3. The way that you write “real” dialogue into your stories is what made me a fan when I read Two Week Trial. Also, the “just enough Alpha” that shows up in your hero’s makes me a bit swoony in a good way! BTW, Educating Macey was HAWT and so much fun.

  4. Another book to be added to my very long list. I just love neighbor stories there’s just something so almost possible about them. There’s bound to be a truly hot man somewhere that likes short,soft women…right?

  5. Loved the blurb, you know that something like that could really happen.

    skpetal at hotmail dot com

  6. I love it! …didn’t expect him to be watching it so early in the morning…lol that’s great!

  7. I agree! When I write romance, I can live out my naughty fantasies . It’s actually very theraputic in a way. LOL :0)

    mharris299@gmail.com

  8. So true! And also its educating to read, brings out the person to be creative and take the steps and the like. I’m saying it so politely! Smile, but its so true, the reads can be inspiring!

  9. Kay Dee, thanks for the welcome! I’m glad I’m able to participate in this fun event 🙂

    Wendi, I absolutely agree. I read to escape and often write problems out of my system.

    Stormy, THANK YOU! I sincerely appreciate your feedback.

    Crystal Dee, I was able to find one that likes short, soft women fifteen years ago(still got him too). Surely there are more out there 😉

    Jean and Donna, I was laughing the whole way through writing the scene because I could just picture it happening, lol.

    Kasey, writing is definitely cheaper than a psychiatrist, lol.

    Caffey, thank you! Great to see you here 😉

    Keep the comments coming! I’ll visit again a bit later. Thank you!!

  10. Missy, I love your post! I actually laughed out loud! You’re excerpt while not relatable to me, I think could definitely be relatable to someone else. Boy would I love to hear that story! Instead I think I’ll read Educating Macey instead! 😉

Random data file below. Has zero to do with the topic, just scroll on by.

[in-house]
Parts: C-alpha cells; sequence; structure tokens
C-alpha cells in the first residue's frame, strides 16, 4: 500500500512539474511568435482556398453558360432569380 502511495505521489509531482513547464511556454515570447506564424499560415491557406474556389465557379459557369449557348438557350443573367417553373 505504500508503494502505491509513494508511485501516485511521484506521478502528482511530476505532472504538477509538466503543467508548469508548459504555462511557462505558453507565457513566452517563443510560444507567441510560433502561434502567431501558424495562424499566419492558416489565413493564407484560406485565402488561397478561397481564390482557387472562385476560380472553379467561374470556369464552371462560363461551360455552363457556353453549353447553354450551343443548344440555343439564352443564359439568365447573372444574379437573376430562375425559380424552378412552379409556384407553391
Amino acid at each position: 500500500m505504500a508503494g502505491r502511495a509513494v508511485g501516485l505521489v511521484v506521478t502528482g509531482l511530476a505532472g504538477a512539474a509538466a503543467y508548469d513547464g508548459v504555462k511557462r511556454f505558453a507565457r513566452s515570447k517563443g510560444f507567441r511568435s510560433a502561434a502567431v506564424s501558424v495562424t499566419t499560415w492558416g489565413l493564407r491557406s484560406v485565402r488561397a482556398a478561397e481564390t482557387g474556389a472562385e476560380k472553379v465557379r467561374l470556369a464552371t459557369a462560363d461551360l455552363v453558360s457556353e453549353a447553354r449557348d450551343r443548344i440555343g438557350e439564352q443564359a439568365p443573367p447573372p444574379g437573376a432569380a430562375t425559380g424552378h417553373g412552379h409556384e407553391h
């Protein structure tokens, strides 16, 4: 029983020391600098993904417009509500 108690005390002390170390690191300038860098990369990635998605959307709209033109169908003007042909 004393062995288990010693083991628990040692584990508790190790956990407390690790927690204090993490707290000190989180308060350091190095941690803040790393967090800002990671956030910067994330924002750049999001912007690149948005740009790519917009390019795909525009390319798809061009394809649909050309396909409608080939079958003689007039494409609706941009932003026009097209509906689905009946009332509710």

cbandy10(at)hotmail(dot)com

    BTW does this email look familiar? I’ve received some great gifts from you!!

  11. What a perfect excerpt to share. Now I can’t wait to read their story.

    caity_mack at yahoo.com

  12. Cindy, lol, both you and Cathy are familiar names. Wait…are ya’ll cyber stalking me?
    ;-P

  13. love writing with humor – thanks for the chuckle!

    sallans d at yahoo dot com

  14. That excerpt is just fun. I could just imagine doing that.

  15. Di and Shauna, thanks for stopping by. I’m glad ya’ll enjoyed it.

  16. I love humor in romance-it can relieve the tension of many situations

    nancyg5997@gmail.com

  17. Nancy, it’s been as fun to write as it is to read. Thanks for reading! 🙂

  18. Hi Missy;

    You make a very good point when you talk about blending fiction with non-fiction or at least making the characters seem realistic. As a reader I hate when characters behavior seems so outlandish that it makes it hard for me to connect with the character. Plus I like the little details that make characters seem more realistic.

  19. Paradox Sinner, thanks for your response. I’ve only had a couple of books I couldn’t finish reading, but the over the top dialogue or outlandish behavior was why. I try not to write anything I wouldn’t read 🙂